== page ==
Fife , AJ & Dalton, PJ. (2005). A reconsideration of Pleurophascum (Musci: Pleurophascaceae) and specific status for a New Zealand endemic, Pleurophascum ovalifolium stat. et nom. nov. New Zealand Journal of Botany, 43, 871-884.

Patrick (Paddy) Dalton, University of Tasmania, investigates the taxonomy, ecology and biogeography of Tasmanian mosses. Alan Fife is a New Zealand bryologist.

Franks, AJ. (2000). Biogeographical distribution of corticolous bryophytes in microphyll fern forests of south-east Queensland. Proceedings of the Royal Society of Queensland, 109, 49-57.

The paper is based on work carried out when the author was an Honours student at the University of Queensland.

Greven, H. (2000). Synopsis of Grimmia Hedw. in Australia. Journal of Bryology, 22, 217-222.

The Dutch bryologist Henk Greven is a world authority on the moss genus Grimmia.

Hedenäs, L. (2002). An overview of the family Brachytheciaceae (Bryophyta) in Australia. Journal of the Hattori Laboratory, 92, 51-90.

Lars Hedenäs is a Swedish bryologist who works on the systematics of various groups of trailing mosses.

Klazenga, N. (2005). Generic concepts in Australian mosses. Australian Systematic Botany , 18, 17-23.

Niels Klazenga is a moss taxonomist from The Netherlands and has been working at the Royal Botanic Gardens in Melbourne for several years. He is undertaking taxonomic work on the Australian members of various moss genera and did much of the work to produce the most recent edition of the catalogue of Australian mosses.

Konrat, M von & Braggins, JE. (2001). Notes on five Frullania species from Australia, including typifications, synonyms and new localities. Journal of the Hattori Laboratory, 91, 229-263.

Matt von Konrat, originally from New Zealand, is now at the Field Museum in Chicago and John Braggins is retired from Auckland University. Both are liverwort specialists.

Kremer, CL; Pettolino, F; Bacic, A & Drinnan, AN. (2004). Distribution of cell wall components in Sphagnum hyaline cells and in liverwort and hornwort elaters. Planta, 219, 1023-1035.

The research was carried out at the University of Melbourne. The researchers were not bryologists, but people with a range of interests in plant anatomy or physiology and they applied their skills in those areas to the investigation of several bryophyte species.

Meagher, DA. (2005). Bazzania sauropoda D. Meagher (Marchantiophyta: Lepidoziaceae), a new species from tropical Queensland. Austrobaileya, 7, 129-133.

David Meagher is a science editor who is studying bryophytes at the University of Melbourne.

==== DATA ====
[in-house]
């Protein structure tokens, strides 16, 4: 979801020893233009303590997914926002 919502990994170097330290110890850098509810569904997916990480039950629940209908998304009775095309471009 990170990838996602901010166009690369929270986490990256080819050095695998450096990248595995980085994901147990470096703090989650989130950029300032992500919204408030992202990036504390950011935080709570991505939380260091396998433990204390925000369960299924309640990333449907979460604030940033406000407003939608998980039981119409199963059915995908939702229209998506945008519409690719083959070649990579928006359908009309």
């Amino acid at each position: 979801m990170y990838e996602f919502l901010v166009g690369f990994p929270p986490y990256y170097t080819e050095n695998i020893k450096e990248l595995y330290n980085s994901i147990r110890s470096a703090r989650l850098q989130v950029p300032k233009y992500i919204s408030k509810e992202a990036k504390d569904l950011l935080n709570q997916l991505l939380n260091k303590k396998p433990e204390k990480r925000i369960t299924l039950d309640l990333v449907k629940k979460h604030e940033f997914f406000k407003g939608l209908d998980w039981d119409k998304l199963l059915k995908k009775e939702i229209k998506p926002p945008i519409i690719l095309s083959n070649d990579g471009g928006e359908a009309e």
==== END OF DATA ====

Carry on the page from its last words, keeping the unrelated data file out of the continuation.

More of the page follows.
Milne, J. (2001). Reproductive biology of three Australian species of Dicranoloma (Bryopsida, Dicranaceae): Sexual reproduction and phenology. The Bryologist, 104, 440-452.

Josephine (Pina) Milne is a moss specialist working at the Royal Botanic Gardens in Melbourne.

Morgan, JW. (2006). Bryophyte mats inhibit germination of non-native species in burnt temperate native grassland remnants. Biological Invasions. 8, 159-168.

John Morgan is a plant ecologist, at La Trobe University, with a particular interest in the effects of human-induced change.

Pharo, EJ & Blanks, PAM. (2000). Managing a neglected component of biodiversity: a study of bryophyte diversity in production forests of Tasmania's northeast. Australian Forestry, 63, 128-138.

Emma Pharo and her students at the University of Tasmania (such as Pep Blanks) have studied various aspects of bryophyte ecology.

Ramsay, HP & Cairns, A. (2004). Habitat, distribution and the phytogeographical affinities of mosses in the Wet Tropics bioregion, north-east Queensland, Australia. Cunninghamiana, 8, 371-408.

Helen Ramsay, still active but long-retired from the University of Sydney, has contributed much to the knowledge of the cytology of Australian mosses and has also published on the taxonomy of various families of mosses. Andi Cairns, of James Cook University in Townsville, studies the mosses of the Queensland tropics.

Seppelt, RD. (2004). The Moss Flora of Macquarie Island. Australian Antarctic Division, Kingston, Tasmania.

Rod Seppelt, who spent many years with the Australian Antarctic Division, is one of several Australians who have contributed much to the knowledge of Antarctic and sub-Antarctic bryophytes. Politically, Macquarie Island is part of Tasmania – so I can sneak this entry into a list of publications on Australian bryophytes! Rod Seppelt has also published on the taxonomy of temperate Australian bryophytes.

So, ML. (2002). Metzgeria (Hepaticae) in Australasia and the Pacific. New Zealand Journal of Botany, 40, 603-627.

The author is a liverwort specialist at the Hong Kong Baptist University. She has published papers on the taxonomy of the Asian, Australasian and Pacific members of various liverwort genera.

Streimann, H. (2002). Taxonomic studies on Australian Hookeriaceae (Musci). 4. Summary and bryogeographic notes. Journal of the Hattori Laboratory, 90, 211-220.

The late Heinar Streimann was a curator at the Australian National Herbarium in Canberra.